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Published On: Thu, Jun 9th, 2016

Five Famous Older Athletes

When you think of a famous athlete, all too often your mind pictures a youngster just starting their sporting career. Be it Olympians winning medals while still in puberty, or professional athletes receiving huge checks before graduating college, there are tons of examples of inspirational athletes that our kids can look up to.

But the truth is, there are amazing athletes of every age. We’re not just talking about the rare baseball player who manages to stay in the league through their forties — there are a number of inspirational sporting heroes who have continued breaking records into their fifties, sixties, seventies, and beyond. Let’s take a look at five of the greatest athletes to prove that age is truly just a number.

Hiroshi Hoketsu

Speaking of Olympians, there are a surprising number of men and women who have competed at the world’s foremost games well into their 60s and 70s. While some, such as Swedish shooter Oscar Swahn, made their mark over 100 years ago, there’s one amazing older Olympian who is still competing: Hiroshi Hoketsu.

Currently 74 and still competing, Hiroshi has been representing Japan in equestrian events since his country hosted the Olympics in 1964 — over half a century ago! He’s still going strong, as he competed in the 2012 Olympics in London. Given that the Olympics return to Tokyo in 2020, it would be amazing to see him in his blazing saddle four years from now.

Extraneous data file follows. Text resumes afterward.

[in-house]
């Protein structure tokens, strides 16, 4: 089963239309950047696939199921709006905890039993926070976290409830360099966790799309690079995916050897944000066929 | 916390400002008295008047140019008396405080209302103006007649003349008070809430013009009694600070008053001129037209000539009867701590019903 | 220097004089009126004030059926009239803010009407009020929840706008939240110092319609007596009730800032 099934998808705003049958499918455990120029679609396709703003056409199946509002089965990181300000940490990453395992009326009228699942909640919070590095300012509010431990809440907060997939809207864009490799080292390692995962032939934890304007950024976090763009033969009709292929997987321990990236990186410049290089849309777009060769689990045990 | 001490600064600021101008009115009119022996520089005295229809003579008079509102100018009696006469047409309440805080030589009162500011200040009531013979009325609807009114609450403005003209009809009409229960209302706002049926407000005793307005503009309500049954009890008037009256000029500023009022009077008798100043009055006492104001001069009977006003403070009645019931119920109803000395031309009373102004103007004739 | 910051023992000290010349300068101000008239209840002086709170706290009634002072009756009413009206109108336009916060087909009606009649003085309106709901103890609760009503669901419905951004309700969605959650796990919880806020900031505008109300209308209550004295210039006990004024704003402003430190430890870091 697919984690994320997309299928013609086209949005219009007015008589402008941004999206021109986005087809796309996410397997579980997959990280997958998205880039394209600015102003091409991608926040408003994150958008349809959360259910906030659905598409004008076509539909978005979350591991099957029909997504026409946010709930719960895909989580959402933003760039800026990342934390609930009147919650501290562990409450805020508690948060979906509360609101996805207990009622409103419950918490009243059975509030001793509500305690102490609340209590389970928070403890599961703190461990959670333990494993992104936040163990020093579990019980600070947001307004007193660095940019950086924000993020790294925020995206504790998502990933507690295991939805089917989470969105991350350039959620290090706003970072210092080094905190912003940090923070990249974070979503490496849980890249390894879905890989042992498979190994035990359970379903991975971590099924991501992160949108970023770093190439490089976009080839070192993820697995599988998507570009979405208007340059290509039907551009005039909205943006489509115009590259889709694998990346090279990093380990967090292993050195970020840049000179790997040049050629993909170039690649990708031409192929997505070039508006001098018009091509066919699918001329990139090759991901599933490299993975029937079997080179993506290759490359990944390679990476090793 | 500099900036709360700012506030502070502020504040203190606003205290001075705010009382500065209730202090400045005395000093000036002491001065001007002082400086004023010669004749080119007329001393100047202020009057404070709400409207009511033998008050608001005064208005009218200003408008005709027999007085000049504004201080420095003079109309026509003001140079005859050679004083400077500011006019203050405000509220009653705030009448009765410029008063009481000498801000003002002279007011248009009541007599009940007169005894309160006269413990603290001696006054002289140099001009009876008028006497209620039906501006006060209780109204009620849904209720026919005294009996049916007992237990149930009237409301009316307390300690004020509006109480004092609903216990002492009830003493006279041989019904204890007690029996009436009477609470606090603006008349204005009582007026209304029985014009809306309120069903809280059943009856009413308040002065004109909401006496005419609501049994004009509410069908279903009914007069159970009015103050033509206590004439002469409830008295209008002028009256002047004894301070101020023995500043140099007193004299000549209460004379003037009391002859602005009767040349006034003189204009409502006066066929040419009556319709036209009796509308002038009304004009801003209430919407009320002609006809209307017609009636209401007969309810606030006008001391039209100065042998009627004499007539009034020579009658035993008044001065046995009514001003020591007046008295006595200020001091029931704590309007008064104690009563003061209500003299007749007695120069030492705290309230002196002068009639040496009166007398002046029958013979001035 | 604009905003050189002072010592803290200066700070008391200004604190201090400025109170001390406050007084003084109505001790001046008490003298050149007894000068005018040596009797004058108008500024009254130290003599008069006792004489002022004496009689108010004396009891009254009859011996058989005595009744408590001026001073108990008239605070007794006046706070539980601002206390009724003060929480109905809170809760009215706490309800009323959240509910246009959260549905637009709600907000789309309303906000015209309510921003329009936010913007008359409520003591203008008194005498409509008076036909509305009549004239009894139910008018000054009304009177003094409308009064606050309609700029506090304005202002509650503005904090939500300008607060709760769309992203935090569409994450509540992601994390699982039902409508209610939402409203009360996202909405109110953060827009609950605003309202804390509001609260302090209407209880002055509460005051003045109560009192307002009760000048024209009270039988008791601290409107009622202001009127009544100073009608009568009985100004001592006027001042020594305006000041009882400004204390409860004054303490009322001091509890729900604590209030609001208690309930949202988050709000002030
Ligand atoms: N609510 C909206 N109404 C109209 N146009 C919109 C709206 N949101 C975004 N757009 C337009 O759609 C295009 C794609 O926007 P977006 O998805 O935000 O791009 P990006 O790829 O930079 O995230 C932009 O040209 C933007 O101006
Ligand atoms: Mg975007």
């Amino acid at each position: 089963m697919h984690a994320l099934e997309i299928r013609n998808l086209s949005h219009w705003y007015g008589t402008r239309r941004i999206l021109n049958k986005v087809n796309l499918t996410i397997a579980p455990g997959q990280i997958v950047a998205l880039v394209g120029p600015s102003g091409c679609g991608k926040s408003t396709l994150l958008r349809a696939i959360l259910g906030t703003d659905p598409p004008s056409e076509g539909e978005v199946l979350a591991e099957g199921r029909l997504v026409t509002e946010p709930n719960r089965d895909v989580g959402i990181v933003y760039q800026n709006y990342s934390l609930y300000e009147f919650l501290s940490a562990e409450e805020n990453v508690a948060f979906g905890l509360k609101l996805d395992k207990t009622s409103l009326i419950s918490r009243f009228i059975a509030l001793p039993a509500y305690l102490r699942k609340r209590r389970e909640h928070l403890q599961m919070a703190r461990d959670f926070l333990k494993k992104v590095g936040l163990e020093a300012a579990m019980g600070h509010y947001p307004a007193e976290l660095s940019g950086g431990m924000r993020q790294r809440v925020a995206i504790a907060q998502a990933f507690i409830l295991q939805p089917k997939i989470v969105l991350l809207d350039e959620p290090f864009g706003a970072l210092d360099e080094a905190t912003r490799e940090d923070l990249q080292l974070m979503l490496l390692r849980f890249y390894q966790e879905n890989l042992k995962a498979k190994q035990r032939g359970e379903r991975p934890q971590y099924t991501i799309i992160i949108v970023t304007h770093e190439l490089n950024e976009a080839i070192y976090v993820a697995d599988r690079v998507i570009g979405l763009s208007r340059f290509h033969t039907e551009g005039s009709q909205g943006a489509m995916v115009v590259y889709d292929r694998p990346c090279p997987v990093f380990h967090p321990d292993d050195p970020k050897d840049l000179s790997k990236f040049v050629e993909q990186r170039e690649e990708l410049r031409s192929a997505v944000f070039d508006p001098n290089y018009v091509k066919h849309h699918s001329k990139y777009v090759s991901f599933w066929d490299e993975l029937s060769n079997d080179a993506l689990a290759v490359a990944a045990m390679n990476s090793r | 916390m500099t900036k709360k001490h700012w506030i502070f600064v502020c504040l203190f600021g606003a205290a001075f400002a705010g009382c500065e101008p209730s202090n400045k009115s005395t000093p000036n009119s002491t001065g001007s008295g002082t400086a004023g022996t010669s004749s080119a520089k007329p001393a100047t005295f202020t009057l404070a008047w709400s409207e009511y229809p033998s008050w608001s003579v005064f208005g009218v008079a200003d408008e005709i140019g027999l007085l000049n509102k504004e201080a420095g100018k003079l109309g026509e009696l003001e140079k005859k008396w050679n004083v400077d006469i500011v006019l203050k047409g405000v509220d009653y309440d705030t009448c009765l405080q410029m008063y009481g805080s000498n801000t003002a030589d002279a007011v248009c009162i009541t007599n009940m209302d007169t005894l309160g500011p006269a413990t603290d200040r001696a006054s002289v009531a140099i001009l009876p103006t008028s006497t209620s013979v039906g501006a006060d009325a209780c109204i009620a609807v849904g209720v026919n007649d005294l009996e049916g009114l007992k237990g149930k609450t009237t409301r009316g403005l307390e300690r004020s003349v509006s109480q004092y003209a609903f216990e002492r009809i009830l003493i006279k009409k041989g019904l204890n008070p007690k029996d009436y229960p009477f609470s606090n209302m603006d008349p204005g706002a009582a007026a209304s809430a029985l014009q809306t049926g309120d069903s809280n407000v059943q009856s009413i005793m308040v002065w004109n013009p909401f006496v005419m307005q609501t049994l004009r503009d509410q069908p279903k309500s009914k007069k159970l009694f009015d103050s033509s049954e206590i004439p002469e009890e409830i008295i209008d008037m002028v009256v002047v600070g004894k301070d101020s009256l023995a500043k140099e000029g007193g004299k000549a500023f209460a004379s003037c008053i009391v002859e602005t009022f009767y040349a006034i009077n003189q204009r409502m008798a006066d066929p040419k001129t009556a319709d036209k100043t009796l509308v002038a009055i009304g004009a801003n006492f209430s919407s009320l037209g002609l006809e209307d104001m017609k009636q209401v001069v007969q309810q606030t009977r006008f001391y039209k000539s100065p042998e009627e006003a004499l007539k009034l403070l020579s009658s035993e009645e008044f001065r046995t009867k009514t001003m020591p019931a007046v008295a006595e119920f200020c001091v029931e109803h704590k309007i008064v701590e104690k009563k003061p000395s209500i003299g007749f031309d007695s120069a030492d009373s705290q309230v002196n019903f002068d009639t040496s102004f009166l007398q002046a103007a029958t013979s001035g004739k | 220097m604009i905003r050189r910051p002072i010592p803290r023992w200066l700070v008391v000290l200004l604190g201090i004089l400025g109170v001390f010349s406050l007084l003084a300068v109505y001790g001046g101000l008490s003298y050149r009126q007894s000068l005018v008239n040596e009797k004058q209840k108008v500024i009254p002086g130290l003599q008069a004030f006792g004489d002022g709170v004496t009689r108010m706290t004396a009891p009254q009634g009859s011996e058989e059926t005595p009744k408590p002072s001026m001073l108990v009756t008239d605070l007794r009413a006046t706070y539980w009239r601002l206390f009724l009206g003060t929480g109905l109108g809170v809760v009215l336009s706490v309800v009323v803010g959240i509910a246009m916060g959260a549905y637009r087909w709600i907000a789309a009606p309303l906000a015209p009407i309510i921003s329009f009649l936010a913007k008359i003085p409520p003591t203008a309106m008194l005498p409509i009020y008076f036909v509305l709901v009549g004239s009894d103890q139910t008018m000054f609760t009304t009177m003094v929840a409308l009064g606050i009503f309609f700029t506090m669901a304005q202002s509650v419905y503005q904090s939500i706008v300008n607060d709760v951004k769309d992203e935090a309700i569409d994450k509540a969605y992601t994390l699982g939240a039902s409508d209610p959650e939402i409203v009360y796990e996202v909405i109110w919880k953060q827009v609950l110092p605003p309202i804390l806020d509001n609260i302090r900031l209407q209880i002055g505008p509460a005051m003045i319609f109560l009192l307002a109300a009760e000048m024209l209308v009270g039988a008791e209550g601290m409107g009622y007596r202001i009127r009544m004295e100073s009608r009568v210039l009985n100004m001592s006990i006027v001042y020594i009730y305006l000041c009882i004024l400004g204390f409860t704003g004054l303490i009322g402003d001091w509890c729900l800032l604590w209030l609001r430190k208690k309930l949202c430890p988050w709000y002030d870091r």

Hiroshi Hoketsu, the oldest competitor at the the London 2012 Summer Olympics photo/ The Rambling Man and Kim Ratcliffe of Think Equestrian via wikipedia

Hiroshi Hoketsu, the oldest competitor at the the London 2012 Summer Olympics photo/ The Rambling Man and Kim Ratcliffe of Think Equestrian via wikipedia

Martina Navratilova

While many seniors love a leisurely game of tennis, (doubles anyone?!) the professional circuit is usually reserved for those in their mid thirties and younger. But don’t tell that to Martina Navratilova, who continued to be a tennis phenom until the ripe old age of 50, at which point she had been a professional phenom on the court for more than 30 years.

Born in the Czech Republic before defecting to America, Navraltilova racked up more wins over her storied career than any other tennis player, male or female, ever. While she tried to retire once in the mid 1990s, the game kept calling her, and so she returned to rack up even more wins, moving from singles to doubles, and kept playing strong until 2006. She has stayed active even since finally retiring her racket, as she is now a prominent human rights activist.